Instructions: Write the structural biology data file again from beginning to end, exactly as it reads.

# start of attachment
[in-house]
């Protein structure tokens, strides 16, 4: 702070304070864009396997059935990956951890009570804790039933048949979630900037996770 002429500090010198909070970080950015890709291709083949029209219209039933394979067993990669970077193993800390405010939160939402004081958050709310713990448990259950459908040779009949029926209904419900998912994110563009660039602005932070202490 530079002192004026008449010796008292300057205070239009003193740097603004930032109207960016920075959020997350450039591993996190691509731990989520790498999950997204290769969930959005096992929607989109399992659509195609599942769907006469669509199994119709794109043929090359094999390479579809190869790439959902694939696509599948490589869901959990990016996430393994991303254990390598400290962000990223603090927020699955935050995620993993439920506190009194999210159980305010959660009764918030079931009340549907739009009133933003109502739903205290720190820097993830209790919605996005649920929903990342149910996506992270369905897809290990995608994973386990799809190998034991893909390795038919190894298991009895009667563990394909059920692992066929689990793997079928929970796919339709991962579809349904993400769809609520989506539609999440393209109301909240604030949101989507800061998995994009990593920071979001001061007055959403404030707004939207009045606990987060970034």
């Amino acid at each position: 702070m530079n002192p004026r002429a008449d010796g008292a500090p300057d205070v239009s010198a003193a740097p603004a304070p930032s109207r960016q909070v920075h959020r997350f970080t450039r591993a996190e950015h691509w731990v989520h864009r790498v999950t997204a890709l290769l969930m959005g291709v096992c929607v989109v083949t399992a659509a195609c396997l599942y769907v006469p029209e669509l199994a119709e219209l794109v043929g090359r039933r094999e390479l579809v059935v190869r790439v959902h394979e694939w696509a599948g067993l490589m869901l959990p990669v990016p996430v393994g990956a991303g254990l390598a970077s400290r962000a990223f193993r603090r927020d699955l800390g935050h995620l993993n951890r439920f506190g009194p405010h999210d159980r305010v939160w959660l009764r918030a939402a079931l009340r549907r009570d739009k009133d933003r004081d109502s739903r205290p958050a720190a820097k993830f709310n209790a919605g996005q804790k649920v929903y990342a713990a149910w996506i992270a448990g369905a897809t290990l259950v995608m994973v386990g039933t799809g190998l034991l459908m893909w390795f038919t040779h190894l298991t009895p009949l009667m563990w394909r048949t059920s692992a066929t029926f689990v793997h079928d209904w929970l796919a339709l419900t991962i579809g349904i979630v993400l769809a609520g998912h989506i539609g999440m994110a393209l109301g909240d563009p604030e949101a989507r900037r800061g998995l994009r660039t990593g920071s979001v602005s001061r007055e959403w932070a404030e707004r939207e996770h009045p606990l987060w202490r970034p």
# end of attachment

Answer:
[in-house]
């Protein structure tokens, strides 16, 4: 702070304070864009396997059935990956951890009570804790039933048949979630900037996770 002429500090010198909070970080950015890709291709083949029209219209039933394979067993990669970077193993800390405010939160939402004081958050709310713990448990259950459908040779009949029926209904419900998912994110563009660039602005932070202490 530079002192004026008449010796008292300057205070239009003193740097603004930032109207960016920075959020997350450039591993996190691509731990989520790498999950997204290769969930959005096992929607989109399992659509195609599942769907006469669509199994119709794109043929090359094999390479579809190869790439959902694939696509599948490589869901959990990016996430393994991303254990390598400290962000990223603090927020699955935050995620993993439920506190009194999210159980305010959660009764918030079931009340549907739009009133933003109502739903205290720190820097993830209790919605996005649920929903990342149910996506992270369905897809290990995608994973386990799809190998034991893909390795038919190894298991009895009667563990394909059920692992066929689990793997079928929970796919339709991962579809349904993400769809609520989506539609999440393209109301909240604030949101989507800061998995994009990593920071979001001061007055959403404030707004939207009045606990987060970034």
């Amino acid at each position: 702070m530079n002192p004026r002429a008449d010796g008292a500090p300057d205070v239009s010198a003193a740097p603004a304070p930032s109207r960016q909070v920075h959020r997350f970080t450039r591993a996190e950015h691509w731990v989520h864009r790498v999950t997204a890709l290769l969930m959005g291709v096992c929607v989109v083949t399992a659509a195609c396997l599942y769907v006469p029209e669509l199994a119709e219209l794109v043929g090359r039933r094999e390479l579809v059935v190869r790439v959902h394979e694939w696509a599948g067993l490589m869901l959990p990669v990016p996430v393994g990956a991303g254990l390598a970077s400290r962000a990223f193993r603090r927020d699955l800390g935050h995620l993993n951890r439920f506190g009194p405010h999210d159980r305010v939160w959660l009764r918030a939402a079931l009340r549907r009570d739009k009133d933003r004081d109502s739903r205290p958050a720190a820097k993830f709310n209790a919605g996005q804790k649920v929903y990342a713990a149910w996506i992270a448990g369905a897809t290990l259950v995608m994973v386990g039933t799809g190998l034991l459908m893909w390795f038919t040779h190894l298991t009895p009949l009667m563990w394909r048949t059920s692992a066929t029926f689990v793997h079928d209904w929970l796919a339709l419900t991962i579809g349904i979630v993400l769809a609520g998912h989506i539609g999440m994110a393209l109301g909240d563009p604030e949101a989507r900037r800061g998995l994009r660039t990593g920071s979001v602005s001061r007055e959403w932070a404030e707004r939207e996770h009045p606990l987060w202490r970034p």